It’s a joke among parents that the day’s happiest hour is that brief window of solitude—preferably with a glass of wine and a favorite series from Netflix—between when the kids go to bed and adult heads hit the pillow.
And while that may be the norm, parents also need to have a social opportunity that doesn’t (necessarily) involve playgrounds and Little League. Happy hour, with children, is actually a brilliant idea: You get to eat early, save money and have an excuse to get a head start on that glass of wine. Here’s where we head for all-ages happy-hour fun.
Wallingford, 4411 Stone Way N; 206.633.3800 (also in Columbia City, South Lake Union, Bellevue and Issaquah); tuttabella.com
If you’ve got kids, chances are you’ve had a meal (or 10) at one of the five outposts of this ultra family-friendly pizzeria—after all, pizza is to toddlers what craft cocktails are to grown-ups. Each of the Seattle-area locations has a twice-daily happy hour—the one from 3 to 6 p.m. is all that matters to most parents—that includes a menu of 9-inch pizzettas, antipasti plates, cocktails, wine and beer, all with prices ranging from $4 to $8. Kids are given balls of stretchy pizza dough to play with at the table. Sundays at the Wallingford location are a particular treat: Go at 5 p.m. for a discounted margherita pizza and glass of Lambrusco, and stay past 5:30 p.m., when the live swing band starts (no cover). Dancing encouraged.
Chuck’s Hop Shop in Greenwood (shown here with rare open tables) fills up with families most nights. PHOTO CREDIT: Vanessa Ranney
Chuck’s Hop Shop
Greenwood, 656 NW 85th St., 206.297.6212; and Central District, 2001 E Union St., 206.538.0743; chucks85th.com
Young families flock to Chuck Shin’s two beer shops—the original in Greenwood and a second in the Central District—for a number of reasons. Kids love the Full Tilt ice cream by the scoop. Parents love the nearly 50 beers on tap (and hundreds more available by the bottle). Everyone benefits from the rotating selection of food trucks that set up each day at 5 p.m. Even Fido is welcome. A wise friend once said, “Every hour is happy hour at Chuck’s.” Which is to say that while technically, it doesn’t offer a late-afternoon discount, one could easily argue that the always affordable prices (as low as $4 a pint) make this the best deal of the bunch.
Belltown, 2234 First Ave.; 206.441.9360; local360.org
This restaurant, with its emphasis on local, responsible sourcing may not be an obvious choice for happy hour—particularly with kiddies in tow, due to its Belltown location and trendy vibe. But Local 360—as well as its sister restaurant, the gastropub Bell and Whete—has a sweet deal for foodie parents: free food for kids 5 and younger, and a daily happy hour that runs right through young families’ dinner time, 4–6 p.m. (4–7 p.m. at Bell and Whete). Sit anywhere in the classic, wood-decked dining room and snack on elevated bar food, such as bacon deviled eggs, poutine with lamb’s neck gravy, and fried pumpkin seeds, each for $8 or less. Tiny tots are sure to love the mini mac ’n’ cheese. Although the house red and white wines and draft beers are discounted, we recommend shelling out another few bucks and opting for a cocktail—such as its take on an old fashioned, or perhaps the seasonal shrub.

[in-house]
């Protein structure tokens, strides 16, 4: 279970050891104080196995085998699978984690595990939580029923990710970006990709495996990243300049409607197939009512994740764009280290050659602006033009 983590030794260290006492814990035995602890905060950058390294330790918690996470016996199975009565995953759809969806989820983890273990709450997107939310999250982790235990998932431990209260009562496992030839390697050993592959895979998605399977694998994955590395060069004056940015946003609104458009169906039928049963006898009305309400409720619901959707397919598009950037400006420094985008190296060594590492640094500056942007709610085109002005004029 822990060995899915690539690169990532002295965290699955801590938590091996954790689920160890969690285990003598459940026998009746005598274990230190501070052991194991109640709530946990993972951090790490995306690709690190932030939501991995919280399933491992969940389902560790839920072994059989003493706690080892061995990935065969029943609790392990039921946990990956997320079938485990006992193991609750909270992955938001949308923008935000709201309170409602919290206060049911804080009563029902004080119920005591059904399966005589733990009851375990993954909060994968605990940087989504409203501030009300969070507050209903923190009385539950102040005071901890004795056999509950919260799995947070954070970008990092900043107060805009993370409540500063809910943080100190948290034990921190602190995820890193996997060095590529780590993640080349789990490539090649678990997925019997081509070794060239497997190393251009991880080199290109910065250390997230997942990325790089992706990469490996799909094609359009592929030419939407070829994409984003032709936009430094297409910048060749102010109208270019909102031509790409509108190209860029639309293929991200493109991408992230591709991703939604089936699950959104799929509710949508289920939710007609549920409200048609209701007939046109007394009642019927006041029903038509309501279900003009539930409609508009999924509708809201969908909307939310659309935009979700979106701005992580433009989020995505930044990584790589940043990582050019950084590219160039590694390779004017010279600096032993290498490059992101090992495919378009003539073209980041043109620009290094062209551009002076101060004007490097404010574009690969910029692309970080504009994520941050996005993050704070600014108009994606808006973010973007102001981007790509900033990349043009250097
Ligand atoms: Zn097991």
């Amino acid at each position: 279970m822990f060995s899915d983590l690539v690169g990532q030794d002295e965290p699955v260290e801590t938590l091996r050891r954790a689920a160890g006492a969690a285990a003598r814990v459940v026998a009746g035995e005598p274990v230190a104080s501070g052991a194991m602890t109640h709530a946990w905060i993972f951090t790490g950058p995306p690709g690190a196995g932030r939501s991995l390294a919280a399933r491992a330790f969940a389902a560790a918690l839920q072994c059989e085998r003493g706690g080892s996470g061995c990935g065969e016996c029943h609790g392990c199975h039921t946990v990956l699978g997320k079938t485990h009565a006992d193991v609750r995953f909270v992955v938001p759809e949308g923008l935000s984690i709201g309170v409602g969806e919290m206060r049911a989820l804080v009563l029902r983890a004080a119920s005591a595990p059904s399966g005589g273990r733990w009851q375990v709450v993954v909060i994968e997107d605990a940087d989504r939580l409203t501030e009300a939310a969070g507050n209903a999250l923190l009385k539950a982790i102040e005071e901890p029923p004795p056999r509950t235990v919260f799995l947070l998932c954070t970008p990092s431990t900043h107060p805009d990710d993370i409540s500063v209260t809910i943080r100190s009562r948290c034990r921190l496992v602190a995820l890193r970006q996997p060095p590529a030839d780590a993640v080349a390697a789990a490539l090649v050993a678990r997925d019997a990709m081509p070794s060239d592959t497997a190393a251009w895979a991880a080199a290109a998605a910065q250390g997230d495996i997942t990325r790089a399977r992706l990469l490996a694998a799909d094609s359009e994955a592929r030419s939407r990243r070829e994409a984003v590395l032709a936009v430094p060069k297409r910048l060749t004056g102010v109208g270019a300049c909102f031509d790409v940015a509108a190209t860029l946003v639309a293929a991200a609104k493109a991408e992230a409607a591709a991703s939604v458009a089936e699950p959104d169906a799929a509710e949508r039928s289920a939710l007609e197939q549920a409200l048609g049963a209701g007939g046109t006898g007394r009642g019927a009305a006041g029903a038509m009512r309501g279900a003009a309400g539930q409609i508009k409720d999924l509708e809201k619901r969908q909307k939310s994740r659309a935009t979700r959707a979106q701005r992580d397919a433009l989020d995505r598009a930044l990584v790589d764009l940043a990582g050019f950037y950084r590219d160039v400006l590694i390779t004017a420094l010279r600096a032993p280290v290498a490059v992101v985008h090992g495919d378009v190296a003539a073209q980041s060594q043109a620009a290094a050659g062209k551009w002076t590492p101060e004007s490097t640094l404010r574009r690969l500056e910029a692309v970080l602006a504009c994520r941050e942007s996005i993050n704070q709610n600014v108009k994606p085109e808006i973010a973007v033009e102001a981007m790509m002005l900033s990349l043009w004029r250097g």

Central District, 1411 21st Ave.; 206.686.6684; central-cinema.com
When you factor in the cost of a babysitter, dinner and a movie now runs somewhere around $150—not a weekly kind of date night. Take your tykes with you to this Central District indie theater, where the weekday happy hour, from 5:30 to 6:30 p.m., offers a different theme each day. Our favorite, with or without kids, is Cartoon Thursday: an assortment of occasionally weird animation shorts that are even better after a couple of $4 pints. Kid-friendly noshes such as pigs in a blanket and mini calzones are $6 or less, but if you crave something more substantial, the entire menu (which includes pizza, burgers, gnocchi and a house-made meatloaf sandwich) is available. People come and go throughout the hour, so no need to rush—it’s delightfully informal.
With games and specials on burgers and beer, Two Doors Down in Madison Valley is fun for everyone. PHOTO CREDIT: Vanessa Ranney
Two Doors Down
Madison Valley, 2332 E Madison St.; 206.324.2337; twodoorsseattle.com
The subway tiles and shiny aluminum seating read like a hipster watering hole, but owner Erin Nestor (who also owns Bottleneck Lounge, the bar located two doors up) built this place as a family-friendly neighborhood joint. There are 20 regional beers on tap, plus a short but inventive menu of burgers that includes a banh mi burger topped with Sriracha-lime-ginger mayo and daikon slaw; and the signature Two Doors burger, featuring cheddar, bacon and a house-made jalapeno-peach barbecue sauce; plus options other than burgers, like the smoked salmon melt on toasted sourdough. Go between 4 and 5 p.m. on weekdays and a classic burger—like a beefed-up (excuse the pun) version of a fast-food burger, complete with secret sauce—will run you just $5 (junior burgers are $4). Kids can make use of the Etch A Sketches and Wikki Stix, while parents down dollar-off pints. Worth noting: The menu has both vegan and gluten-free options.